Medics urge ministers to vote against legalising assisted dying

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The medical professionals said they would not participate in assisted dying

A group of 65 health professionals has written to Jersey's health minister urging him not to make it legal for someone to take their own life.

The States will debate whether to allow assisted dying for people with terminal illness or unbearable pain during their sitting this week.

The medical professionals say it would be a "seismic change".

However, Dignity in Dying said "the vast majority" of Jersey citizens are in favour of assisted dying.

The group of health professionals also say they will not take part in any voluntary suicide if the law is passed.

It would allow both euthanasia and assisted suicide, for those with terminal conditions and incurable physical conditions.

Supporting the proposed change, Sarah Wootton, of the Dignity in Dying group, said: "73% of Jersey citizens [polled] support terminally ill and mentally competent adults having the choice.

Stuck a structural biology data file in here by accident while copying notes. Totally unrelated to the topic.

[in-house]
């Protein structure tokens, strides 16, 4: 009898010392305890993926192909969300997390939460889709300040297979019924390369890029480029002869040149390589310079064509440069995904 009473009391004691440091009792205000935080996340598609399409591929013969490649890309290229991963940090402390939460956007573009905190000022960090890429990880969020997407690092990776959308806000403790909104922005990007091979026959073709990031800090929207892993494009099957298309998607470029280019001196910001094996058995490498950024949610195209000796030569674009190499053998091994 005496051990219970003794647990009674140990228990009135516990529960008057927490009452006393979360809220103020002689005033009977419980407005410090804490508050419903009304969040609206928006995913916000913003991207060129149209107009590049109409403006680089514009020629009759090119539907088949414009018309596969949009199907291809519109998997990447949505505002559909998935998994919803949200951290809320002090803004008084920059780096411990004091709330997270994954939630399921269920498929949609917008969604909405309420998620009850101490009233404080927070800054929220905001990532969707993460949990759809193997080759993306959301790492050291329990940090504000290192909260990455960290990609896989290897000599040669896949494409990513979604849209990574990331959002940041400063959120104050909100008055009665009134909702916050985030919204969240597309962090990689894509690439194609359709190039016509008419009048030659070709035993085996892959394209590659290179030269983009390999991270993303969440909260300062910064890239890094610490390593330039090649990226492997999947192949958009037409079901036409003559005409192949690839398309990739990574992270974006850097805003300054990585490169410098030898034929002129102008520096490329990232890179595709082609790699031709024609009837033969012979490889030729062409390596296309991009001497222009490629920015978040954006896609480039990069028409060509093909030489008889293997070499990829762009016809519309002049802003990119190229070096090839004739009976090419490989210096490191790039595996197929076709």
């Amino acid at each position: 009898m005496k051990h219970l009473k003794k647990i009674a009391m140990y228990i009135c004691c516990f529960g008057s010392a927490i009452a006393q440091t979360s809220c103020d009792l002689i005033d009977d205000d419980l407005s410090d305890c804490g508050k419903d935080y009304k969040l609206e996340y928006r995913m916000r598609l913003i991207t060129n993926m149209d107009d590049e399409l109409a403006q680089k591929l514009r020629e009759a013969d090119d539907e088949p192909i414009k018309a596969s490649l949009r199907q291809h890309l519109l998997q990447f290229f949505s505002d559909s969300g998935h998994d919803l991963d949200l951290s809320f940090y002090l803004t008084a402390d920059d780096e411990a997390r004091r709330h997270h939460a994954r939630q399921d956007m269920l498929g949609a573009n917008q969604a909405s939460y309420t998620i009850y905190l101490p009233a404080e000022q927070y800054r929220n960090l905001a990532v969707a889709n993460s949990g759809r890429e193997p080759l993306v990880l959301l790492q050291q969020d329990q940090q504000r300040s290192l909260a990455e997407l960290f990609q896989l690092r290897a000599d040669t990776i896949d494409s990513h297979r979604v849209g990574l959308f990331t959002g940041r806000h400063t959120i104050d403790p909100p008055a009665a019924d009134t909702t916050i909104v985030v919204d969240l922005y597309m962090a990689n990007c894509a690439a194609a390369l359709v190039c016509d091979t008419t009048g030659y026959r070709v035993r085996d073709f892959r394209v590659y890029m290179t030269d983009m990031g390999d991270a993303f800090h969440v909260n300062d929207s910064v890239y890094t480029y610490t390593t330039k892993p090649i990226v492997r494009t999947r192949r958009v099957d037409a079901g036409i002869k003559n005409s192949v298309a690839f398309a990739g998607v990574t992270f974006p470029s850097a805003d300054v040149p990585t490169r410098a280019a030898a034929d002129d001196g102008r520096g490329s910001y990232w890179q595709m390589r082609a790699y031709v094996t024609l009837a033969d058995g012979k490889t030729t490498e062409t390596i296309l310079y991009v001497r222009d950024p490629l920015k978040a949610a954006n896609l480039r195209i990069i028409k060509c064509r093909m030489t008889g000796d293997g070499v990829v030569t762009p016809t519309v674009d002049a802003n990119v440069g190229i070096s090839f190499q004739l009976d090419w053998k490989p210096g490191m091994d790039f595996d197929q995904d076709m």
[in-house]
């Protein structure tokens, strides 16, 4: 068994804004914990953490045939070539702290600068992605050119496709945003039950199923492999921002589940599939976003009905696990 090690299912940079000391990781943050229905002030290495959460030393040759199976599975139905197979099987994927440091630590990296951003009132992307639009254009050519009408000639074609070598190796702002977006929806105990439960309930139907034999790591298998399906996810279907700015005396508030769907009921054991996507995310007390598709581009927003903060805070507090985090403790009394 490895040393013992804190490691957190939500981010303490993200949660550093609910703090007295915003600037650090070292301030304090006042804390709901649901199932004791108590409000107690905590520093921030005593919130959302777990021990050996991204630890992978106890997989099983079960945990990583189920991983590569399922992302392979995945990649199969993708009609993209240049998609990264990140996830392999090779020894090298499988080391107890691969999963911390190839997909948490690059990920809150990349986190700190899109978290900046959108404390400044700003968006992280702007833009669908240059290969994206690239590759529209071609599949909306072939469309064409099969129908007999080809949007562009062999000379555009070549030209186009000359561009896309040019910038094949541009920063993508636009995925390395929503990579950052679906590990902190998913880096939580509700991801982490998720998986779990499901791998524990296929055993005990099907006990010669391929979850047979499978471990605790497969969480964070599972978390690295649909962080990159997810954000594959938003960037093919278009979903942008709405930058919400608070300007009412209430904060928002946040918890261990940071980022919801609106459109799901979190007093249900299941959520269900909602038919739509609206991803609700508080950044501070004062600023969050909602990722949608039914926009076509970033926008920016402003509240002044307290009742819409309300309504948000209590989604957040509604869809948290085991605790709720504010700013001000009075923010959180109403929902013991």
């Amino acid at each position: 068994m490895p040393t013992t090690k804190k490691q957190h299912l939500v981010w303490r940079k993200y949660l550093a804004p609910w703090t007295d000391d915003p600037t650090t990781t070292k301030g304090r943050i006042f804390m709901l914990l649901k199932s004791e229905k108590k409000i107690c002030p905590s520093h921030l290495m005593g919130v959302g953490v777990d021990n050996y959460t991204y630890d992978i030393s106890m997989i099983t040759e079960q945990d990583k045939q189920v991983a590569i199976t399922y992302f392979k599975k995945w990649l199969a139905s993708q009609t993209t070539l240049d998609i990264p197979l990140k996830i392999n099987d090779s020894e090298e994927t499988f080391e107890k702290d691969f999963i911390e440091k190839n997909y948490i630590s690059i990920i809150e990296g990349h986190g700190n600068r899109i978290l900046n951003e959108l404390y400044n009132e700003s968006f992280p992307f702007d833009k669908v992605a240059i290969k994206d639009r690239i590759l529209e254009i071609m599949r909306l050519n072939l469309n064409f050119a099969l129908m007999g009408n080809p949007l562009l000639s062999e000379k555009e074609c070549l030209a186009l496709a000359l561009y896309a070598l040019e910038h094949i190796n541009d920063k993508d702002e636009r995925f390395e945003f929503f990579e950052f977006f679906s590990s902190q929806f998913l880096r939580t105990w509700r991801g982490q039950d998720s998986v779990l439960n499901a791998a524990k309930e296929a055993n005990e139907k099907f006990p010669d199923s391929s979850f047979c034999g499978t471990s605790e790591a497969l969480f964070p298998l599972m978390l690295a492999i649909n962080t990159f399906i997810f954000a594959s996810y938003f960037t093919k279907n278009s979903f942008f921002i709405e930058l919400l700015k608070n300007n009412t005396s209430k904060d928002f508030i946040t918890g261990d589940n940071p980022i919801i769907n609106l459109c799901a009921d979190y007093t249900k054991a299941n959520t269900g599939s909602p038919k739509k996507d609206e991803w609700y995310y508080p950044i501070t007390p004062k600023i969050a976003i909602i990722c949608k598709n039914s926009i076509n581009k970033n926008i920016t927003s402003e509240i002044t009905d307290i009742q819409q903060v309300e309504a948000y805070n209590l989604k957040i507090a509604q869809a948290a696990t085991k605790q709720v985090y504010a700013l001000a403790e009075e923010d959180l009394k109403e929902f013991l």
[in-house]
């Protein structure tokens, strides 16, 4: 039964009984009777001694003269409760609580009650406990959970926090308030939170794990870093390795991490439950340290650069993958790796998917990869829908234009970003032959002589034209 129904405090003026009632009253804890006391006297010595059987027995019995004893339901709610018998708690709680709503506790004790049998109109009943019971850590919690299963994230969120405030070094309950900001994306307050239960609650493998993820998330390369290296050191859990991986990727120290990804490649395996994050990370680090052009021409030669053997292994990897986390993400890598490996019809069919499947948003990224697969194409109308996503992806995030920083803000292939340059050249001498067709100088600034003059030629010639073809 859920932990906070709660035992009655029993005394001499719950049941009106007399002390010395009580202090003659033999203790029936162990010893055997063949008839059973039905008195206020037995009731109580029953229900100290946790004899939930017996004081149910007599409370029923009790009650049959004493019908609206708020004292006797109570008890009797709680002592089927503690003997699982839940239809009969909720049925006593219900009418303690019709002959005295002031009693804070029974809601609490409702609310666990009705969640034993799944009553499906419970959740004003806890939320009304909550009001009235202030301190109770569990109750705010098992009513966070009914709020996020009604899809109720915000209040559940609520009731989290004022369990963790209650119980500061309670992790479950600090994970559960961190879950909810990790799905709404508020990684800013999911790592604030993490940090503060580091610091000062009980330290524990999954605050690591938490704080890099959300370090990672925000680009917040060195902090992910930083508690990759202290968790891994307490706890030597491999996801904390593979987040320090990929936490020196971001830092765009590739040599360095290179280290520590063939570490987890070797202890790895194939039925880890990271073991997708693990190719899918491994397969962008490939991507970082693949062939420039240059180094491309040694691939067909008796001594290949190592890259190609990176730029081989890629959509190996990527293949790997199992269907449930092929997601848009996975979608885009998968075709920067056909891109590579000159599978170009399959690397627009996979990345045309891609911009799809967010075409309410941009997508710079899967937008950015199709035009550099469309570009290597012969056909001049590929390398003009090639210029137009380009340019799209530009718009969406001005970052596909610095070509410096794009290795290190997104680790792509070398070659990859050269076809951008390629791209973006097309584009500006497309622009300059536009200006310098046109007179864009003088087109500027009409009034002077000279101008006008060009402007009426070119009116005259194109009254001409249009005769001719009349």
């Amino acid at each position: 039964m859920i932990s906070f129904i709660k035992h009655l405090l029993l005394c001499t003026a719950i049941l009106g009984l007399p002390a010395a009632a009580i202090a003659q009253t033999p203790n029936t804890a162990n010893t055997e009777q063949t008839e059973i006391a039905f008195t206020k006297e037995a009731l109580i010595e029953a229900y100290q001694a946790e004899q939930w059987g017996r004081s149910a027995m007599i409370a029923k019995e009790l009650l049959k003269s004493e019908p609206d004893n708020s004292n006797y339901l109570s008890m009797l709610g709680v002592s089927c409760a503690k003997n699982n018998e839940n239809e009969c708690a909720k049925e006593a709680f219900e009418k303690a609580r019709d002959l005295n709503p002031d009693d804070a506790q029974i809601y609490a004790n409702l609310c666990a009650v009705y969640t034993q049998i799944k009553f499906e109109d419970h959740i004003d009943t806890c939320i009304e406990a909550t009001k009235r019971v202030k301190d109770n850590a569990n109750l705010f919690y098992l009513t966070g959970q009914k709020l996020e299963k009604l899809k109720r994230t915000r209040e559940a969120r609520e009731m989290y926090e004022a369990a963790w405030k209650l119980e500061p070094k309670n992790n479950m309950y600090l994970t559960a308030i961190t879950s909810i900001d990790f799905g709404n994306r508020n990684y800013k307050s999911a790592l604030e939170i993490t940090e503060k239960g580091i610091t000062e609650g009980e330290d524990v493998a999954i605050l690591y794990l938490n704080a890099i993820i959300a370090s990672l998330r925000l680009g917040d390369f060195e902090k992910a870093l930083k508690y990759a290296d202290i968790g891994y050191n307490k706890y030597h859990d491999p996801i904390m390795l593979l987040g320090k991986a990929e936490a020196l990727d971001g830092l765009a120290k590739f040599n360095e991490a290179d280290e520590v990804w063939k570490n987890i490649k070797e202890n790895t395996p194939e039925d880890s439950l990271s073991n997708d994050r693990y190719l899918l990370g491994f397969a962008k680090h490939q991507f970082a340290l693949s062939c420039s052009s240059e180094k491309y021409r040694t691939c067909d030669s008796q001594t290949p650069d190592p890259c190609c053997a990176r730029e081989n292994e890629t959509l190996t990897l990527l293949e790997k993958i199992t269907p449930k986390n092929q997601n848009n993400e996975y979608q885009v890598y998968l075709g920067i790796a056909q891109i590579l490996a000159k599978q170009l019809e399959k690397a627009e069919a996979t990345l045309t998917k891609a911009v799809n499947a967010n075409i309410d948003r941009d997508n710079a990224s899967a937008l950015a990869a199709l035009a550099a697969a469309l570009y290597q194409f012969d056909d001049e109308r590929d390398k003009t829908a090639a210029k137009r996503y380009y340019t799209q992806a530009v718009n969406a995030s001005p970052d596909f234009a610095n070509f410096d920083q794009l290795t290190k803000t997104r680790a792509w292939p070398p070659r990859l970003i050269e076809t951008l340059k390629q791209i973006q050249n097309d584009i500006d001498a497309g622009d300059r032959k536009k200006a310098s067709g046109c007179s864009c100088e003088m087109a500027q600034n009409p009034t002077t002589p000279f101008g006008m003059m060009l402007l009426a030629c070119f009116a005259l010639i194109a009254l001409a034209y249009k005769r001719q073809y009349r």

"This is at the end of the day about choice."

The doctors' open letter, addressed to the Health Minister, said: "We are concerned about the most vulnerable members of our society who may feel coerced into a decision they would not make if the law did not permit it."

"It is very hard for clinicians to diagnose unbearable suffering or to predict time to death accurately for many conditions," it adds.

The letter concludes: "We will not participate should this be passed."

Dr Carol Davis, consultant in palliative medicine, said: "Legalising assisted suicide and euthanasia is a seismic legal, ethical and moral change and it carries serious risks to society and particularly its most vulnerable members."

Dr Tracy Arun-Castro expressed concern any legalisation of assisted dying could be extended to allow the euthanasia of children.

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